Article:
David Hoppe

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:: Shining light on what we eat

Farm bills would keep us in the dark

by David Hoppe

It’s not unusual to hear farmers say they’re frustrated by how little the rest us know about where our food comes from. These farmers have a point. For most of us, food comes from the supermarket. It’s vacuum-packed and triple-washed. We know little or nothing about how it’s produced — and, often, what we think we know is only part of the story.

This frustration showed itself in a strange way last week. A committee of the Indiana Senate voted in favor of a proposal to make it illegal to photograph or videotape a farm or business without written permission. SB 373, which is endorsed by the Indiana Farm Bureau and Indiana Manufacturers Association, is aimed at keeping whistleblowers (or “do-gooders” and “bleeding hearts,” if you prefer) from trespassing on private property and taking pictures of what they find there.

Nobody likes uninvited people setting foot on their private property. Indeed, Indiana already has laws that expressly forbid trespassing, unless you happen to be a police officer, firefighter or other emergency worker trying to do your duty.

What SB 373 really wants to do is keep people, trespassers or otherwise, from putting images they record on and around farms or other businesses up on the Internet. These images could suggest or portray what appears to be cruelty to animals, environmental damage or potentially dangerous working conditions. Things, in other words, that might turn you off a particular product or business or, perhaps, motivate you to want to change the way things are done.

Supporters of this bill are likely to argue that the trouble with these sorts of images is that they present a distorted view of what’s happening. Pictures of pigs, say, in what look like awful conditions may be upsetting at first blush, but they don’t begin to explain everything that’s involved in making it possible for you to buy a boneless pork loin for $1.77 per pound at your local grocery store.

No, we civilians just don’t know enough about where our food comes from…

The strange thing about SB 373 is that it will keep us from knowing more about farming and other practices. While it is undoubtedly true that many of us have a lot to learn about where our food comes from, it is also undeniable that more of us than ever are eager to be taught.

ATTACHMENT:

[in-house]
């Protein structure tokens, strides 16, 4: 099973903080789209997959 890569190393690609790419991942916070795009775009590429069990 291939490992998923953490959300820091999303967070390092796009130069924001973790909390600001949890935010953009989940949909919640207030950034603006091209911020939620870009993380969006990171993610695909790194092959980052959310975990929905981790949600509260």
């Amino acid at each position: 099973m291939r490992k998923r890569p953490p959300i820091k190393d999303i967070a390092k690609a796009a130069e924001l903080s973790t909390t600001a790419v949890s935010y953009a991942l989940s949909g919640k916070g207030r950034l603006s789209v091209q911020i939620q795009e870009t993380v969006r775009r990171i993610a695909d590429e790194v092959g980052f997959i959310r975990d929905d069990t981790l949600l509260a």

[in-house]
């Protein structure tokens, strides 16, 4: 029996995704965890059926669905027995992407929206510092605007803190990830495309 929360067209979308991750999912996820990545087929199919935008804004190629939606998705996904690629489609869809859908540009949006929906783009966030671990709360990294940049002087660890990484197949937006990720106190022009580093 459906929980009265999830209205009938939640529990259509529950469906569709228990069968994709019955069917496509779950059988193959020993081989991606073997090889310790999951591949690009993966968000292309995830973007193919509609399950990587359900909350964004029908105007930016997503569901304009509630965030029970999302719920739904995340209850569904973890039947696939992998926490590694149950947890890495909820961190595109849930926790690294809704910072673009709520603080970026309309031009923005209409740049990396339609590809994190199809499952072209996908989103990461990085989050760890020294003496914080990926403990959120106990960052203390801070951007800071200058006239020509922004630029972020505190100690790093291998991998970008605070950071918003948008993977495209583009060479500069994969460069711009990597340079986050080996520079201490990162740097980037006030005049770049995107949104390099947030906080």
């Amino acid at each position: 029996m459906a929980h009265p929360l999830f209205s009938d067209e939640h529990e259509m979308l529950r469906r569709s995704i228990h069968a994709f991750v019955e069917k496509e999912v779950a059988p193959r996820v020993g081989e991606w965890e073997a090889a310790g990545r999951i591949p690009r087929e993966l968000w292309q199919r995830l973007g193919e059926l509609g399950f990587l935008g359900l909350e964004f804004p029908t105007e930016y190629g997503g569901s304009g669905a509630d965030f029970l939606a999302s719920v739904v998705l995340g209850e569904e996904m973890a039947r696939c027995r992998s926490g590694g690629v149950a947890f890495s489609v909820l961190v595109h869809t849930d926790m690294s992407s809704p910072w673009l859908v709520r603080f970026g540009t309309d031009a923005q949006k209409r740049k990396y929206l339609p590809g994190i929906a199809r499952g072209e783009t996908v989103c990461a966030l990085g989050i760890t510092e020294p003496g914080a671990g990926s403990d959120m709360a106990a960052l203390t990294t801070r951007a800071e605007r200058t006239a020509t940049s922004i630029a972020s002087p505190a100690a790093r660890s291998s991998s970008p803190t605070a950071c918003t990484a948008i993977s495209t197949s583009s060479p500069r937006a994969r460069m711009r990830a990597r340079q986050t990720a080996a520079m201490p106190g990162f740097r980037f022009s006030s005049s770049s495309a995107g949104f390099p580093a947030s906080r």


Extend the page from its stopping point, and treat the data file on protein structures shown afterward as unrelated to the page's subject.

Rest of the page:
Food is a hot topic. There’s a voracious public appetite for information about where what we eat comes from, how it is grown and raised, its impact on our health, as well as the ways it can enhance the quality of our lives. The evidence of this phenomenon is all around us — from the Food Channel on TV to the viral growth of farmers’ markets in cities and towns.

Some farmers have tried to get out in front of this movement by trying to make what they do as transparent as possible. Fair Oaks Farms in northwest Indiana has turned its industrial-scale dairy into a tourist destination, where visitors can go from a “birthing barn,” where about 80 calves are born every day, to an amphitheater, to watch a seemingly endless stream of cows being channeled on to a massive Lazy Susan, where their milk is hygienically drained with bewildering efficiency. Word has it that, in the coming year, the farmers at Fair Oaks will begin expanding their operation to eventually include pork and poultry.

Closer to home, those who prefer a more handmade approach can visit Traders Point Creamery, which makes their organically-based, small-is-beautiful style business open to public view.

In both cases, farmers have chosen to see the public’s appetite for information about food as an opportunity to be embraced, rather than a challenge to suppress. You can’t begin to count the number of camera phones being held aloft, eagerly recording the cows being milked at Fair Oaks.

Unfortunately, SB 373 is not the only bill before this legislative session that seeks to create a greater distance between farmers and the rest of us. SJR 21 and, in the House, HJR 5, would go so far as to actually amend Article 1 of the Indiana Constitution, making “any law” unconstitutional that would abridge the right to “engage in traditional and modern farming and ranching practices.”

As the Hoosier Environmental Council has pointed out, this would constitutionally protect practices that are known to pollute waterways and, in some cases, create unbearable living conditions for neighbors due to penetrating smells and toxins in the air. According to HEC: “The inequity of protecting ranching and farming over all other Indiana industries and professions is manifestly clear…Allowing this industry to operate without limits, oversight or accountability would have devastating consequences.”

Not the least of which would be to perpetuate our ignorance about what we eat. Some farmers may think journalists, environmental activists and other snoops are out to get them. But these folks with their cameras are also potential customers whose curiosity about the food they eat is actually part of the best thing to happen to agriculture in more than a generation. They want to know where their food comes from. If this isn’t good news for farmers, the rest of us should want to know why not.